Analyzing a high-unit, low-profit dealership – July 3, 2006

This latest series of articles recaps a portion of the opportunities that were uncovered by our GSA powersports specialists during actual consulting visits. The goal of this three-part series is to provide ideas to help you improve your dealership. The first part of the series looks at the dealer’s facility from the customer viewpoint.
Dealership Details
The subject dealership is located in an affluent suburb. They have recently moved into a well-designed, new facility. They are selling 1,100 units per year, but their overhead is high and profits are minimal. Their F&I department has low penetration rates on the few products they sell. The focus of our visit was to provide the dealer with a needs assessment of the facility and the sales and F&I departments. The goal for the recommended actions was to (a) increase unit sales, (b) create an effective F&I department and (c) increase overall profitability per vehicle sold (PVS).
The customer viewpoint
Signage for the dealership is fair. It is difficult to find the store because trees obscure the visibility of the main dealership sign. It is invisible less than a block from the dealership. Parking is adequate, but restrictive to larger trailers. The external appearance of the facility and landscaping is attractive and inviting. Much of the window area is covered by banners and painted graphics, which obscure the excellent window displays. There is no clearly visible “open” sign. The store hours sign is obscured by product decals on the front door.
This is a well-designed, new facility. The customer gets a “wow” feeling within the first 10 feet of entering the store. The customer’s eyes are drawn to the unit displays upon entry. There is an excellent traffic flow pattern created by the floor tile color pathway and the product displays. While the raised, spotlighted unit displays are visually stimulating, there are no related clothing and accessories displayed with the units. There are also no “lifestyle” displays to help customers visualize using the products.
Product videos run continuously on several large screens in the showroom area. However, the volume level and the type of music being played are not conducive to relaxed conversation.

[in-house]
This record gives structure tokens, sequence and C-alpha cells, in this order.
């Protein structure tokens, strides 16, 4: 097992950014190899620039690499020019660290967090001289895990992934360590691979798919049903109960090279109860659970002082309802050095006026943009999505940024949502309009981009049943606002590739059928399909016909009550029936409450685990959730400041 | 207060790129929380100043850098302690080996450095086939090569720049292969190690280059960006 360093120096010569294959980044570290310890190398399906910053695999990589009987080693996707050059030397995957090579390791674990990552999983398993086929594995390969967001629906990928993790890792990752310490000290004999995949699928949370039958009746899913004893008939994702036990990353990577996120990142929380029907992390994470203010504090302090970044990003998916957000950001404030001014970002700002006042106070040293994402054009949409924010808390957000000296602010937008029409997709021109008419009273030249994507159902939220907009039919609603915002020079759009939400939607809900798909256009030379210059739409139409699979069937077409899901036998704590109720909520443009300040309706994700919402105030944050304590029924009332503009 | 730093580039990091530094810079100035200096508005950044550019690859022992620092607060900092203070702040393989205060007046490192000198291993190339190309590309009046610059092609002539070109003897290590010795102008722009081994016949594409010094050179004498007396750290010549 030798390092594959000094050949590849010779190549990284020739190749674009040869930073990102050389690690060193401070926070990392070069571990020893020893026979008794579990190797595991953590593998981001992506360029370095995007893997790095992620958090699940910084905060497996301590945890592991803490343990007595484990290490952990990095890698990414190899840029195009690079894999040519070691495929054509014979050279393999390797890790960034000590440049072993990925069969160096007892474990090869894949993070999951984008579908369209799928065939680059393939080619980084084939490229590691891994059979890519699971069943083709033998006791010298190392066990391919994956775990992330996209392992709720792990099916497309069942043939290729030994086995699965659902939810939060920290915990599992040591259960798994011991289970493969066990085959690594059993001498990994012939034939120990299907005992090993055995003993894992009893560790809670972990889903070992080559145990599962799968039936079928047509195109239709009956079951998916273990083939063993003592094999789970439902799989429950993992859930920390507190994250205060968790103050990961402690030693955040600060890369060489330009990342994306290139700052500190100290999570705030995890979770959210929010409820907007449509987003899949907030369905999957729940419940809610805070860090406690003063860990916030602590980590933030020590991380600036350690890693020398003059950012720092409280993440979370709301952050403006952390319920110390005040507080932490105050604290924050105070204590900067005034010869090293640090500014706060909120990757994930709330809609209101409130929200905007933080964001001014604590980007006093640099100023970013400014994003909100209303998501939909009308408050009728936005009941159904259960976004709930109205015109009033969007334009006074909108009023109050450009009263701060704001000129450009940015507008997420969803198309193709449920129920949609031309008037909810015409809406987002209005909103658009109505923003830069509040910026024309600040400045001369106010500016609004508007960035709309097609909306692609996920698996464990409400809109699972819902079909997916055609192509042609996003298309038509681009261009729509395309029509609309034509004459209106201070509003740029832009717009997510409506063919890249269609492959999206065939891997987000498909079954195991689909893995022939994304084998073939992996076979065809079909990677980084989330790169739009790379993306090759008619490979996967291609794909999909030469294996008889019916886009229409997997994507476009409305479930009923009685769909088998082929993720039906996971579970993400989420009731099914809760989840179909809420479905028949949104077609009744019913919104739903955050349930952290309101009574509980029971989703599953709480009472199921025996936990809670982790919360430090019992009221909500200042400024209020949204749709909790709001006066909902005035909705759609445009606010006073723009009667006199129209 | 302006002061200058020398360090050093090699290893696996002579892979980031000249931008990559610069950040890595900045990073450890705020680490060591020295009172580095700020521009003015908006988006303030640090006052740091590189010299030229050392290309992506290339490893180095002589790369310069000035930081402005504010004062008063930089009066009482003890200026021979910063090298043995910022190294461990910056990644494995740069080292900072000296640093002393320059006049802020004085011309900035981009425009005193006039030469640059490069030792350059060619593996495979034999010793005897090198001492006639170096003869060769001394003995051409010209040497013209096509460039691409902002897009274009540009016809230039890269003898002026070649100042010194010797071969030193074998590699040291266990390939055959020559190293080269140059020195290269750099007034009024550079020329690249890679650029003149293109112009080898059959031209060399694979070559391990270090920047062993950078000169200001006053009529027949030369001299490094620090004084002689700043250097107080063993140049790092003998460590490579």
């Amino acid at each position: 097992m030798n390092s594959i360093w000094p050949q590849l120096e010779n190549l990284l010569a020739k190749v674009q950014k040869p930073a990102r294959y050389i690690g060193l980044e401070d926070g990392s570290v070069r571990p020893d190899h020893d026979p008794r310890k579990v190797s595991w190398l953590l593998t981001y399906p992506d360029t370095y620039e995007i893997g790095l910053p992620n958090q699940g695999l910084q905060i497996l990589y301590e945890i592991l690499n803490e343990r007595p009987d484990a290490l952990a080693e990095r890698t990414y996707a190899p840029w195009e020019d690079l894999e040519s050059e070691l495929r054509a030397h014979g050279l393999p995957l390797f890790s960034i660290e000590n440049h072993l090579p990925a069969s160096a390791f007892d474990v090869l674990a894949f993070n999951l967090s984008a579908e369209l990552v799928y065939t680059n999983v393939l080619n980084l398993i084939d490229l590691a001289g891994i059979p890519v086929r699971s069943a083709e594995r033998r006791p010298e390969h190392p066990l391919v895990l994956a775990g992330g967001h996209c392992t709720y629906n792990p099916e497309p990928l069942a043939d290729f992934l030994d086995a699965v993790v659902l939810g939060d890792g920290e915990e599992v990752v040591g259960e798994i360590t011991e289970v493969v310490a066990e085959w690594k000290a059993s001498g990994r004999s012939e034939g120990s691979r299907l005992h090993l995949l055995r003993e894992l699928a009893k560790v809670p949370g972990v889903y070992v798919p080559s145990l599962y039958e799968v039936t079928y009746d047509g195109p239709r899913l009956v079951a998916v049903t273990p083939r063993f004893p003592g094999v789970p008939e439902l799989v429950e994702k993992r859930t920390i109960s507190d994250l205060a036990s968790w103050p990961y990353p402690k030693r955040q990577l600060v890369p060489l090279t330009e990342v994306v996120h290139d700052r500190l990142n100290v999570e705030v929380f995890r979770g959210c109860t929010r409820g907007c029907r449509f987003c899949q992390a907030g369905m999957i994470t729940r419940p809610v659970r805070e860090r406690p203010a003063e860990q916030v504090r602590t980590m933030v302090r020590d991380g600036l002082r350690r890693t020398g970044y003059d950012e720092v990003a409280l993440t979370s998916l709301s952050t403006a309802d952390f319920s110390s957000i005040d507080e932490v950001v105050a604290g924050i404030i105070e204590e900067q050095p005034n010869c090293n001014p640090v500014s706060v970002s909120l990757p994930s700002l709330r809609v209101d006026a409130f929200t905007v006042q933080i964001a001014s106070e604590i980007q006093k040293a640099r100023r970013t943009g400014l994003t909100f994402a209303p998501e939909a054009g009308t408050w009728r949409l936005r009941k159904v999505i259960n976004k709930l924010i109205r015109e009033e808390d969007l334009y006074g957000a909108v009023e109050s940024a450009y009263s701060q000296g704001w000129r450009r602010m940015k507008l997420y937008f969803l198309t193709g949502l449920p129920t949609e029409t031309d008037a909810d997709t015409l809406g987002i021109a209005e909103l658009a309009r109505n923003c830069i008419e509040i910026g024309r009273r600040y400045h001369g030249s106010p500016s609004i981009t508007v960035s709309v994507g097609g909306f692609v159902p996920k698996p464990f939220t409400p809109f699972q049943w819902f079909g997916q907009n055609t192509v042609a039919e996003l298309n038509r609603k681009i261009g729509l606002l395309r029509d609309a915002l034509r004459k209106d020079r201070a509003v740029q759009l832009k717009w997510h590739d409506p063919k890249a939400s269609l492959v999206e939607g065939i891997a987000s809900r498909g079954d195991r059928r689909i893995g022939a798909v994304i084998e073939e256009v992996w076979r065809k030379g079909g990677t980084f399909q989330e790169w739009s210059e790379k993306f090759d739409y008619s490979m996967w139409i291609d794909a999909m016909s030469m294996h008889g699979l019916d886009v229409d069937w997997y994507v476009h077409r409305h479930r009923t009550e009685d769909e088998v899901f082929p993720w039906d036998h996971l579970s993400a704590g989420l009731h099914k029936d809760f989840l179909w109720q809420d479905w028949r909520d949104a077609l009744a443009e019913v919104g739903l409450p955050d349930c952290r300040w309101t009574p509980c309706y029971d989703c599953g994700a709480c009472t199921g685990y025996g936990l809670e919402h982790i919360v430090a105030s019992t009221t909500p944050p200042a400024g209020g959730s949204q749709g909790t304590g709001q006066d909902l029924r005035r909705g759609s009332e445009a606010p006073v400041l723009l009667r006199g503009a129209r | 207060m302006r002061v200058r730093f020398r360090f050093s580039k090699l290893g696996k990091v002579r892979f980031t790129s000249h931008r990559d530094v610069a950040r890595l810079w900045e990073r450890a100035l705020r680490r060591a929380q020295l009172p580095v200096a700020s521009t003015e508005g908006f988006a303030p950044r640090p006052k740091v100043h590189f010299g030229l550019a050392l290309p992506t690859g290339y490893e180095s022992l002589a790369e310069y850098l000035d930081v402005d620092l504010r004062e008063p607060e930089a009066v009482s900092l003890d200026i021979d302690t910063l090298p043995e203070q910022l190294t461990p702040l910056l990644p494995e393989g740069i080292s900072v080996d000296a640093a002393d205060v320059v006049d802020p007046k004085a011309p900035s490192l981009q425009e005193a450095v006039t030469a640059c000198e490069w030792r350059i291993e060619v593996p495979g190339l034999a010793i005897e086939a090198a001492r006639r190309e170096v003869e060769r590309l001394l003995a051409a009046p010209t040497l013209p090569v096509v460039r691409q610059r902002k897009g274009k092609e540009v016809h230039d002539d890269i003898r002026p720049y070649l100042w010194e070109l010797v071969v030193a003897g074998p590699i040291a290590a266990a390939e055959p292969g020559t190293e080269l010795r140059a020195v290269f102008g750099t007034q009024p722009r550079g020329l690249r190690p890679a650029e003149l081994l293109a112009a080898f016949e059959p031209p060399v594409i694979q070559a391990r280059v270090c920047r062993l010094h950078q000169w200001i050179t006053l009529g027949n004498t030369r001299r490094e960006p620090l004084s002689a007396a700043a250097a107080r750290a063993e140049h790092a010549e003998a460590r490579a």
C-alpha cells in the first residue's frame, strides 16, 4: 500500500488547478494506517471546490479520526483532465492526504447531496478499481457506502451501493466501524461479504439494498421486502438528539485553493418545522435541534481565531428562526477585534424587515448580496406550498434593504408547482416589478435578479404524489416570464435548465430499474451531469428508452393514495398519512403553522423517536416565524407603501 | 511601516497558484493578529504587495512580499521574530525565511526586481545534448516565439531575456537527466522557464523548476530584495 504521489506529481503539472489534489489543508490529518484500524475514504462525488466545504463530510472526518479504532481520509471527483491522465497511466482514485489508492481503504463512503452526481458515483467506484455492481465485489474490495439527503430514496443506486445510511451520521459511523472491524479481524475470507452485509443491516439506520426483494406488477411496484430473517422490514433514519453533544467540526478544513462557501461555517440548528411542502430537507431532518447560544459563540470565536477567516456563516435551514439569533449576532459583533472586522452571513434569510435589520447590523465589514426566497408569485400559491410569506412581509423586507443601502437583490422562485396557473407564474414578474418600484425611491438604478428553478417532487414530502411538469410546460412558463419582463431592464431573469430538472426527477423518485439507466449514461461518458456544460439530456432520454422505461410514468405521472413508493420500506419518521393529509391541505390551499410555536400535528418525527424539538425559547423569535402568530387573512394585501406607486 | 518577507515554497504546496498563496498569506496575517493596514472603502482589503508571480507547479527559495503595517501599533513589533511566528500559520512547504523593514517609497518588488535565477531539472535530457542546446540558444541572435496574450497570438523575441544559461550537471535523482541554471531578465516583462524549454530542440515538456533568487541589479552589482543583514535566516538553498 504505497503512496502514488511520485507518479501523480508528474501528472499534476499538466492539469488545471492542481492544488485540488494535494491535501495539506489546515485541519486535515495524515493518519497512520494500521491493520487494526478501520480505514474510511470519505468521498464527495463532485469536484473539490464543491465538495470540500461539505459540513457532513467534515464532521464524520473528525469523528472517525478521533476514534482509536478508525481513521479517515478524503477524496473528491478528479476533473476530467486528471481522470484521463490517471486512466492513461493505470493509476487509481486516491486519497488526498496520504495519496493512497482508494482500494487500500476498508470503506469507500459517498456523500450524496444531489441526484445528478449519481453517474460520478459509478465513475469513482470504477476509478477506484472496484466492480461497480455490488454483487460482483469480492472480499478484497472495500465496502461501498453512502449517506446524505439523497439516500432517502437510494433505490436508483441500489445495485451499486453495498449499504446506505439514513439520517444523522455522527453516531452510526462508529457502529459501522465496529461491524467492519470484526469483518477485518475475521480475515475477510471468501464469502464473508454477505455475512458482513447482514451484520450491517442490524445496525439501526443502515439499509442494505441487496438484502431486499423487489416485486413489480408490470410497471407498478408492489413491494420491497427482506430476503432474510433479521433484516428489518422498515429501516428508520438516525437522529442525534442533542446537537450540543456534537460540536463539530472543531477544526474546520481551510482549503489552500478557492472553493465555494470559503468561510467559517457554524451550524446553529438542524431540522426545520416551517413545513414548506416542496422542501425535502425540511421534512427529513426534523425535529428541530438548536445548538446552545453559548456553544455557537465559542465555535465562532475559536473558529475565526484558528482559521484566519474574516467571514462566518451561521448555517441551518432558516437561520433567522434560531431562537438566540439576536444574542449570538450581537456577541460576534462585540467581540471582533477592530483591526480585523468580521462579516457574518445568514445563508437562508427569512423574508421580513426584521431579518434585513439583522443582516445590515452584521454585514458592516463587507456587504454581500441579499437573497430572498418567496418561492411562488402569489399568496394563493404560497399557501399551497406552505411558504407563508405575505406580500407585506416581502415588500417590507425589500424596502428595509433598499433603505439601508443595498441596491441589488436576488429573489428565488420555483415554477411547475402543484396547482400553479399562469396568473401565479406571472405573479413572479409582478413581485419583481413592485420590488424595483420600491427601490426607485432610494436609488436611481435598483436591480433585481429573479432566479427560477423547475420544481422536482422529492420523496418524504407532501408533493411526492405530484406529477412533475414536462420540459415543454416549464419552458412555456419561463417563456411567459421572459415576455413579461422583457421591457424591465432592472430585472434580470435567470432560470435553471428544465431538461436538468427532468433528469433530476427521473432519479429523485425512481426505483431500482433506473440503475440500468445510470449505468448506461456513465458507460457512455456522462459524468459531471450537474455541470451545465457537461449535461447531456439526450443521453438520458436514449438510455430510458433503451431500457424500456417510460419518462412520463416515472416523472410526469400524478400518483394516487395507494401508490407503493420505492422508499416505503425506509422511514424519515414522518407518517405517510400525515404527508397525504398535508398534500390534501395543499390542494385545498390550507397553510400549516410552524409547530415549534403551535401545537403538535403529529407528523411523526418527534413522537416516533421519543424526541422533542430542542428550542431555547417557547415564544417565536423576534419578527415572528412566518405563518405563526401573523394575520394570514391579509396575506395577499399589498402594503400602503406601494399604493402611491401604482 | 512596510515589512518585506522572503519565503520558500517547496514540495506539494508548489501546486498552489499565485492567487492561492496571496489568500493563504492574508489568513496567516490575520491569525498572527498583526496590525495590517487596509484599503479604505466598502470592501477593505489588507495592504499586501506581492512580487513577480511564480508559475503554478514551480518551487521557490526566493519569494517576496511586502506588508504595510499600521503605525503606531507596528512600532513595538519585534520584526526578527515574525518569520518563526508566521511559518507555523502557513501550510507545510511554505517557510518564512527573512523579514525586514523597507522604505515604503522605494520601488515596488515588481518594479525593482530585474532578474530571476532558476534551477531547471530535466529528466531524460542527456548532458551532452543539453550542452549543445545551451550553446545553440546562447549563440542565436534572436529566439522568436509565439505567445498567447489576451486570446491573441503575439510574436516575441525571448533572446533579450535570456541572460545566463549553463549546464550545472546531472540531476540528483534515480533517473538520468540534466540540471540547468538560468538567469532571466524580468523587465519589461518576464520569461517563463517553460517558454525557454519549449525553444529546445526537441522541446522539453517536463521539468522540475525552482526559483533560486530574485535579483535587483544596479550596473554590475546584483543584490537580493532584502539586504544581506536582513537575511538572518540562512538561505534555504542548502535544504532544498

There are three small sales offices located at the back of the showroom. They are constructed of cloth-covered divider panels, and do not afford a view of the showroom area for either the salesperson or the customer. They have a squeezed-in feeling. There is barely room for the salesperson, a desk and two chairs for customers.
There is one F&I office with desks for the two F&I people. Also constructed of cloth-covered panels, this area is not secure. Conversations can be overheard outside of the office, and customer records are visible on the desks.
No customer lounge area is available in the showroom area.
Recommended actions

  • Have the trees obscuring the signage trimmed to allow visibility for at least a quarter mile. This will stimulate walk-in traffic and improve the attitudes of customers looking for the dealership.
  • Removing the banners and signs that are covering the windows will reveal the excellent window displays. This will attract customer traffic.
  • Remove all decals that affect the view of the store or the signs unless you are being paid to display them. Install a brightly lit “open” sign in the front window area.
  • Clothing and accessories sales will improve if they are displayed near the related units. Displays should reflect current seasonality.
  • Creating lifestyle scenes, such as a touring bike with full-dressed mannequins and a highway backdrop, an ATV campsite or a snowmobile winter scene, helps customers visualize using the products.
  • Reducing the volume of the music to allow normal conversation will create a more relaxing purchasing atmosphere for your customer base.
  • Removing the showroom-side panels of the sales offices will create a much friendlier and less-restrictive sales environment and provide additional visual stimulation.
  • The F&I desks must be located in soundproof offices. Privacy and security of customer information is critical. Provide windows to the showroom to prevent a closed-in sensation.
  • There is an excellent area near the showroom that could be developed into a customer-waiting lounge. Provide a couch or comfortable chairs, vending machines and ensure a good view of the showroom and accessories areas. psb
    Author, speaker and educator, Gart Sutton has been retained by every major powersport manufacturer/distributor. Visit

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